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The Affinities of Finnish People

Feature Character Analysis of Blood Types O, A, and B.

Data from Max Planck Institute of Comparative Hereditary Biology

By O.K. Joronen


Physical Anthropology

Physical Anthropology compares various physical parameters between populations such as anatomical features, and other biological traits. In this study we have chosen blood types to do a short analysis to compare various groups of people. The data is useful in showing how specific genes vary between geographical areas. Blood types are useful because they can be easily quantified for analysis. Other features would require more time and fewer people could be analyzed in the same time period. Also the data is available from medical records. Much of this type of data was used in the early 1900's for racist purposes, but it can be useful for analyzing genetic variations in populations.

What the data shows

The data shows the distribution of blood types of various populations of humans for comparison. The variation in blood types from one location to another is explained by genetic drift, whereby genes flow between populations within a geographical area. Populations in one part of the world may have moved from another part thus contributing to the diversity of genes. Natural selection also accounts for the differential frequencies of genes. Each group with similar distributions of genes could be characterized as a micro-race for feature analytical purposes.









West Finns




East-Central Finns




Leningrad Russians




North Estonians





















Other Physical Features and Behavioral Traits of Finns

Physical Anthropology of the Finnish Stock concerns adaptations to the weather in the northern areas where the Finns live(d). The temperature gradient is colder in the northeasterly direction. Therefore the basal metabolic rate at which the body burns fuel to keep warm is relatively higher in that direction. A lot of the food is used just to keep warm, so a relaxed "peaceful" attitude was an adaptation to the northern climate over thousands of years. This helps to explain why the Finns are different from Slavs or Germans.

Slavs, originating from the south, had adapted to different forces over millennia. For this reason, they are not as laid back as Finns. Their animated behaviour reminds us of the Arabs or other southern Russian peoples.

Some Old Ideas of the Origin of Finns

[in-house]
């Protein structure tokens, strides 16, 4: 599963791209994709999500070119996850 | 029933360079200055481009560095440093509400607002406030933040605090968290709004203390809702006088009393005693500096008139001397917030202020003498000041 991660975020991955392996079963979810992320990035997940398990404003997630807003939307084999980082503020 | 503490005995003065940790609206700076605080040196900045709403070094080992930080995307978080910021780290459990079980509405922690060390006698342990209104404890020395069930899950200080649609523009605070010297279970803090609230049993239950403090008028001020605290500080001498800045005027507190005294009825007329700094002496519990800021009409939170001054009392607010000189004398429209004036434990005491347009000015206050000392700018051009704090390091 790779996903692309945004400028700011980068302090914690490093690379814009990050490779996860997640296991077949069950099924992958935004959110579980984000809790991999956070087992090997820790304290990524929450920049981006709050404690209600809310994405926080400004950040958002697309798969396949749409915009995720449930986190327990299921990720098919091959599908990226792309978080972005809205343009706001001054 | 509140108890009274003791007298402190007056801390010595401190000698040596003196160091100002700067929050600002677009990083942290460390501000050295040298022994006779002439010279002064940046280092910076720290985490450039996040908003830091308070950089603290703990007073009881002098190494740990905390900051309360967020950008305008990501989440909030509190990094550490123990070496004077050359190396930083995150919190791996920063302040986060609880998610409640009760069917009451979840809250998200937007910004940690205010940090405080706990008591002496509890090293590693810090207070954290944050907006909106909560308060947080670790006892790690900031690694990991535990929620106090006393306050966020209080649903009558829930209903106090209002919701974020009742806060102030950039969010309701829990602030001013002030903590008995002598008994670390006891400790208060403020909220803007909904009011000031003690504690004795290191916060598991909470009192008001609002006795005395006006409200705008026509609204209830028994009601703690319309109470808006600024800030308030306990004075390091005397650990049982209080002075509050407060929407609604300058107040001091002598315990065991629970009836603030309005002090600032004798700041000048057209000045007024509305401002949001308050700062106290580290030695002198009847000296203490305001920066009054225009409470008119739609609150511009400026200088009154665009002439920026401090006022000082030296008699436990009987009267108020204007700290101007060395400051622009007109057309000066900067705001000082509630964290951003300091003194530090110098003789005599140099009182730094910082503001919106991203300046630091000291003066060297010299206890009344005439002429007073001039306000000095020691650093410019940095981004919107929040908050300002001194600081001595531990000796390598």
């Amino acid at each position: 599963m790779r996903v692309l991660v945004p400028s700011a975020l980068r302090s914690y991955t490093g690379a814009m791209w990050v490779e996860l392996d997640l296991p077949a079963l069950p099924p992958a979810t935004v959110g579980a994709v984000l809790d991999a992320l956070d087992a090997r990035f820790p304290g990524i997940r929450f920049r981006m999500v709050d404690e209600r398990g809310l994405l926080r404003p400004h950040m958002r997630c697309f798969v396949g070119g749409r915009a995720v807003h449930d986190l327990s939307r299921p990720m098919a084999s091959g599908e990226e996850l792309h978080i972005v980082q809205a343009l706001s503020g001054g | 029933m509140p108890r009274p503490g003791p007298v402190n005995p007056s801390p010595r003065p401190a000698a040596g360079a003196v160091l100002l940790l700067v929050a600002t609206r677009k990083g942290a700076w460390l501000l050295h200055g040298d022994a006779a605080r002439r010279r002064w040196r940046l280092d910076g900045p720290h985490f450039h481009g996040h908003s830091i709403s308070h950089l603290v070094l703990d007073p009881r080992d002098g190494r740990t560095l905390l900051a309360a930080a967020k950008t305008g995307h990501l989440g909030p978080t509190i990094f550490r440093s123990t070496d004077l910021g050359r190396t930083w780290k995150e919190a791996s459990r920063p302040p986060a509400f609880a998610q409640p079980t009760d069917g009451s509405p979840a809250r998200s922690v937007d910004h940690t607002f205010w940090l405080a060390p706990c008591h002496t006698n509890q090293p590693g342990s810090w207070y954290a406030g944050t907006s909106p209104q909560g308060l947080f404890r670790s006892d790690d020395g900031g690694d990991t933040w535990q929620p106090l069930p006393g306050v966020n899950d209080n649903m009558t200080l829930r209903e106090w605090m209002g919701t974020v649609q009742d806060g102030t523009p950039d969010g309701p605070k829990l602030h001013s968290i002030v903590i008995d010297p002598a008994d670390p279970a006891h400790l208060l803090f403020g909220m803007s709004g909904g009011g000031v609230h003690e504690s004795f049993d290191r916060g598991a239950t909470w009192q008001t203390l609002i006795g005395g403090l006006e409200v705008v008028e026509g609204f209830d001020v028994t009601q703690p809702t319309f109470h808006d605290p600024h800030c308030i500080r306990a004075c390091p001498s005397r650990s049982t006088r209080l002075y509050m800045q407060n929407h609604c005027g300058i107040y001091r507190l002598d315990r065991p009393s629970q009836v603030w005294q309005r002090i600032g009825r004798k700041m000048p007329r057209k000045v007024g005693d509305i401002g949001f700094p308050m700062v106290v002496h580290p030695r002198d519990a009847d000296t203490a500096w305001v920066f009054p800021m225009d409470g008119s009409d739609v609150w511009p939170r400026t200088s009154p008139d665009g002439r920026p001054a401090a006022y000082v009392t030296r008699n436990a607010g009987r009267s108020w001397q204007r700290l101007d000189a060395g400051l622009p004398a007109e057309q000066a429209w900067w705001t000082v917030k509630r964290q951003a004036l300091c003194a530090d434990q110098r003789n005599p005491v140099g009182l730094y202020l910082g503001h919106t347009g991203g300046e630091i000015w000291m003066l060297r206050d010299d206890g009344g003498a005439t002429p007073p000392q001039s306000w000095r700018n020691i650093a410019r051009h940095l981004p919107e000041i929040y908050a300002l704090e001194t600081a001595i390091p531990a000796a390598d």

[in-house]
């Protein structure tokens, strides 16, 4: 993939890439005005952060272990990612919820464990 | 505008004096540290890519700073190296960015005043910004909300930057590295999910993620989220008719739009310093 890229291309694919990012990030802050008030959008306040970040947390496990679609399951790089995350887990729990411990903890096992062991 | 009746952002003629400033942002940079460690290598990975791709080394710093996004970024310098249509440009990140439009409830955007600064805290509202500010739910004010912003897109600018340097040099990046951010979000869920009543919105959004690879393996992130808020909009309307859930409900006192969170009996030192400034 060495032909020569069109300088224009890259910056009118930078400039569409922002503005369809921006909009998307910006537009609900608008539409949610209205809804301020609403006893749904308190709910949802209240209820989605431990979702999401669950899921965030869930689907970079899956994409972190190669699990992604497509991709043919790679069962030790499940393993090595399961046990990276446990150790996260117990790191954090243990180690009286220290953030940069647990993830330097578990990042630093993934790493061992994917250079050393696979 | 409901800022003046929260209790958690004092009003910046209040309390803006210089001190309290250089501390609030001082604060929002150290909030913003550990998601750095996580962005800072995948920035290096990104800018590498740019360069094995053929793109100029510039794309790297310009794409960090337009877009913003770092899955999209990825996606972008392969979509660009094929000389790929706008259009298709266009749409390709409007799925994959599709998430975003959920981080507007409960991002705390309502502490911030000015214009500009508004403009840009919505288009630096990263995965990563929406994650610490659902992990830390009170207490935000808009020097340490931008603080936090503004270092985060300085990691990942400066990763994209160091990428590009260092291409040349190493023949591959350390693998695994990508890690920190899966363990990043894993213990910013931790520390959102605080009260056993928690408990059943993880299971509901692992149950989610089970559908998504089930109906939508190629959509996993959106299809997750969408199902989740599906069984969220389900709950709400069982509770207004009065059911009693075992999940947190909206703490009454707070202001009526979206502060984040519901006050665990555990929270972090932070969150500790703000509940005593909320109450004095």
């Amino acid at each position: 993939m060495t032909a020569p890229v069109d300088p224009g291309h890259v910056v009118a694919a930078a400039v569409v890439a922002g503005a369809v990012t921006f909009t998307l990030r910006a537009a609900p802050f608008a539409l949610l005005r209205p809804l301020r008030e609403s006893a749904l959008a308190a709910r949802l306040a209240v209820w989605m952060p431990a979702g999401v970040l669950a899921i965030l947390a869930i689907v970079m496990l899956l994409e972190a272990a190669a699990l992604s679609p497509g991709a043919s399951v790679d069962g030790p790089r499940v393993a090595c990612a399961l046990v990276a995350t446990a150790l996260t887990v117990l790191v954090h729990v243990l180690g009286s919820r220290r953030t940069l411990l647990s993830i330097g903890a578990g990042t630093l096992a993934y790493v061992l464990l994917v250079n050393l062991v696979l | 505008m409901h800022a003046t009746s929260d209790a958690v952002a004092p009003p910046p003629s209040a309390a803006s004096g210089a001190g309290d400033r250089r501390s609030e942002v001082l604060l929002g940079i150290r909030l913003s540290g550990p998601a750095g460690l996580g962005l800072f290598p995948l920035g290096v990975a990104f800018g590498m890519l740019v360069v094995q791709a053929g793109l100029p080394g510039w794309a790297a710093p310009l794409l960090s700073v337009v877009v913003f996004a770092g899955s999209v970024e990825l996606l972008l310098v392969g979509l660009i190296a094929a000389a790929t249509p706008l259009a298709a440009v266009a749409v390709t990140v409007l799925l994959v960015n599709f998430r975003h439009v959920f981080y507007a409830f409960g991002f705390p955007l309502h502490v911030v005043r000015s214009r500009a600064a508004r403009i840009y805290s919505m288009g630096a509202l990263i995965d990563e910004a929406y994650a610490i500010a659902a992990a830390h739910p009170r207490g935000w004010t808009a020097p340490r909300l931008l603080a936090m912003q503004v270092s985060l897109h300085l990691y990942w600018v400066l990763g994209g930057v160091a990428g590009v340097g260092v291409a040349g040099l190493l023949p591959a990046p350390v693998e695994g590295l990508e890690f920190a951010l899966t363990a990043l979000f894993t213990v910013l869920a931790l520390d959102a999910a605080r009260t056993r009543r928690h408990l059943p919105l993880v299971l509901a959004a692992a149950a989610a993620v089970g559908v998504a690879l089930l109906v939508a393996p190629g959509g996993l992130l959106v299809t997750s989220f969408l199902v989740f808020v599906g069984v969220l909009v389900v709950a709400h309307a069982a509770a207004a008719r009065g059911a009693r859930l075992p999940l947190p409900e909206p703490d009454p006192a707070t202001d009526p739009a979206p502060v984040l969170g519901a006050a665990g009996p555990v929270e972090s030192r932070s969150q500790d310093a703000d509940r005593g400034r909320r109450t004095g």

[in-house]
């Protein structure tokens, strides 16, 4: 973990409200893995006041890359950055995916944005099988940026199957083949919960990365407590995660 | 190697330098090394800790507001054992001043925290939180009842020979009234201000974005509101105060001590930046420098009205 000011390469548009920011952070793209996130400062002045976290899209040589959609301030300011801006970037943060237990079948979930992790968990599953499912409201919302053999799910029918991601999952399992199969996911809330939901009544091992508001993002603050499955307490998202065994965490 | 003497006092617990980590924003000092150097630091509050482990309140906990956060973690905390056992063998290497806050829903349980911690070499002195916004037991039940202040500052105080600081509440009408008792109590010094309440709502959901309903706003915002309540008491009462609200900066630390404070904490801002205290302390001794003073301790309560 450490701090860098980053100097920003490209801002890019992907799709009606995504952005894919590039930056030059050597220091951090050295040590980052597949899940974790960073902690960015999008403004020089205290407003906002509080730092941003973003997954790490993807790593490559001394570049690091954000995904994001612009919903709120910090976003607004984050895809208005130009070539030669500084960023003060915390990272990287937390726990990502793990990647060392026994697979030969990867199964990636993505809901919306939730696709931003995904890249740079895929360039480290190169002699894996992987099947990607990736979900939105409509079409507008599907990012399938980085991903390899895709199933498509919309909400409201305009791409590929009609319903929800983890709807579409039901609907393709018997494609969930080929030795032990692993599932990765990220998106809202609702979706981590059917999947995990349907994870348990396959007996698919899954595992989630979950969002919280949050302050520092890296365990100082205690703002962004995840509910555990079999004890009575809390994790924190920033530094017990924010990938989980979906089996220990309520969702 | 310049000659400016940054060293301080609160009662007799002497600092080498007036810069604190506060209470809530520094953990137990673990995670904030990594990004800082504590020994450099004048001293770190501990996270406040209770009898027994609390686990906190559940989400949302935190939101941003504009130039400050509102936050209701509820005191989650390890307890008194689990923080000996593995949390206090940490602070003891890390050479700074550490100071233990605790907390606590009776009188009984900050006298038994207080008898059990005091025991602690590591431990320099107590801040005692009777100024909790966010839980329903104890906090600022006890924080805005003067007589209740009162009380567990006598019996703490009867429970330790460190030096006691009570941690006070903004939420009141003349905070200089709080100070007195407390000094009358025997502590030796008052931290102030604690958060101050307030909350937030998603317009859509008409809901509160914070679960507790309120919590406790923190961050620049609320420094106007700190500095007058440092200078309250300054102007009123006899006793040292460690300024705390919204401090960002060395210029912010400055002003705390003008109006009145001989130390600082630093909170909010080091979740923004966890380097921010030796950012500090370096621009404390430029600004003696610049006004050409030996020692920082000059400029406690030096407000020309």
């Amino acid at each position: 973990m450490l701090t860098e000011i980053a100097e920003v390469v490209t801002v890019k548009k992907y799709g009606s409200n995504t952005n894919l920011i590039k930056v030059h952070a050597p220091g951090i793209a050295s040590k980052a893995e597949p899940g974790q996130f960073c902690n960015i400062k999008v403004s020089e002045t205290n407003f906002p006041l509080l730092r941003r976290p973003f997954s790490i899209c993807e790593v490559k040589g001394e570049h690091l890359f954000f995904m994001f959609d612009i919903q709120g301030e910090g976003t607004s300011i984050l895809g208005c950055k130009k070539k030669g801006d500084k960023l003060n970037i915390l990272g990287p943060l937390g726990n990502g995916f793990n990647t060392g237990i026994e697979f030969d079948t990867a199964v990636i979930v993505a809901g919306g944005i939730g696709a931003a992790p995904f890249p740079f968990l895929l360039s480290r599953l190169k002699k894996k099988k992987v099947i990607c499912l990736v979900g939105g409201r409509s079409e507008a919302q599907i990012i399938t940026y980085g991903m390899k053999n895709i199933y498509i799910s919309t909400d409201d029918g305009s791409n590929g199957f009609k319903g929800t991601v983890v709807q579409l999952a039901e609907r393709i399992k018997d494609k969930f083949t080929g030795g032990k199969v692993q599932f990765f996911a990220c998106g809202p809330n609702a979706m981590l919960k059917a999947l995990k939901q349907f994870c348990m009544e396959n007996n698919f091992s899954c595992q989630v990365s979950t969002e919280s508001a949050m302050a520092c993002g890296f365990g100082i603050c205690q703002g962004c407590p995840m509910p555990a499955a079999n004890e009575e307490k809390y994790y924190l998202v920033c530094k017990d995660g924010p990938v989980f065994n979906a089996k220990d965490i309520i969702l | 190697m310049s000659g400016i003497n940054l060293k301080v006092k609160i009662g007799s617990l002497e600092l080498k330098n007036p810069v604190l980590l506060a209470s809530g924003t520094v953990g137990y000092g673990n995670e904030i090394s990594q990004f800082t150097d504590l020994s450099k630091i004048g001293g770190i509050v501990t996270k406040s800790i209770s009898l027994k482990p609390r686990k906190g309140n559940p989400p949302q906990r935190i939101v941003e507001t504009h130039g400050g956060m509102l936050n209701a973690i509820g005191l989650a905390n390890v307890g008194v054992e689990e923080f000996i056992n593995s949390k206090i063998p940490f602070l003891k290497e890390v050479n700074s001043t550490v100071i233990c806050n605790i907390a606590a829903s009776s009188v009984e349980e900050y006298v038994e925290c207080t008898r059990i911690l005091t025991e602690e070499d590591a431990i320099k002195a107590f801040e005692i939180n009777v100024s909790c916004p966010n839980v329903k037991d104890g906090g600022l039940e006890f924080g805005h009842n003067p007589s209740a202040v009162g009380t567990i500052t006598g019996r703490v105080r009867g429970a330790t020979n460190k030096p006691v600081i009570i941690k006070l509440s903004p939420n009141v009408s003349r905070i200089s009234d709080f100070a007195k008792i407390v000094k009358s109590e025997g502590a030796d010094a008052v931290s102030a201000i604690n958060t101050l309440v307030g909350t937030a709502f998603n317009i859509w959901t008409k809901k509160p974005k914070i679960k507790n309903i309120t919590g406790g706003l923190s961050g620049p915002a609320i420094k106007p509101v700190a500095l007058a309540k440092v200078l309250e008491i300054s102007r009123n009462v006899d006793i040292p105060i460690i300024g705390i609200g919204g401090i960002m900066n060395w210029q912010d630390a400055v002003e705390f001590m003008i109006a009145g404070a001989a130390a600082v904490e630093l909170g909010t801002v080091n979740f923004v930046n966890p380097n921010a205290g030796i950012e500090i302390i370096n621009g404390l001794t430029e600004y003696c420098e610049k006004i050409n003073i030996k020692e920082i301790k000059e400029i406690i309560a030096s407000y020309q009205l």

The origin of the Finnish people was once thought to be Mongolia. Or they are thought to have migrated to Finland from the easterly direction. Who the Finns actually are has been misconstrued historically in many written texts.

Historians such as C. Kephart, who believed in the existance of races, (Races of Mankind, Their Origin and Migration) ignored linguistic data in classifying Uralic people. He referred to Finns as a "peaceful Ugrian" people, rather than Finno-Ugrians. He put the ancient habitation of the Finns further east than others, to the territory in central Asia north of the Sayan Mountains. This area lies basically between Lake Baikal and the headwaters of the Yenisei, Obi, and the Irtish Rivers. Further, he claimed the Finns produced metals such as gold, silver and copper, which were plentiful there, chiefly in the present provinces of Sayan and Kolyvan. He stated that repeated references to this metal-working culture in the Altai Mountains is found in the Finnish "Kalevala." He goes on to say that the Mongolians later took the gold by violence, in disregard of painted effigies of Griffins. To the north were other unwarlike tribes of Finno-Ugrians who were ancestors of the present Lapps, Samoyeds and related peoples along the Arctic Circle. Continued pressure from the Huns forced these people to migrate to the Urals by 650 BC, as far as the Yama River. To Kephart, the Finns exist as a small group who wandered in from the East. We know now that this is not accurate. But his views have obviously affected opinions since many still believe that the Finns came from Mongolia rather than having existed in the north between the Urals and Norway for millennia. This idea would give the Slavs just as much right to Finno-Ugric lands - if they weren't there first. His descriptions are more consistent with what we know of Hungarian travels to the east across the steppes on horseback. The Hungarians are a Uralic people but not very closely related to the Finns.

Here, Kephart claims, the Finns came into contact with Indoeuropean speaking Aryan people who lived close by "through the woods." Kephart believed that this is where the Finns got many of their western modes of word-building. He believed that the Finns arrived in Karelia by about 700 AD. Whether he realized that the area between the Urals and Norway was already inhabited by Finno-Ugrians long before 650 BC is not clear, but it is an interesting angle just the same and illustrates how skewed some earlier ideas of the Finns were.

About the Finnish character, Kephart said they are "deficient in energy, slow, lethargic, taciturn, and melancholy, but industrious, patient and faithful." He believed that the progress made by Finns is due to the infusion of more aggressive racial strains.

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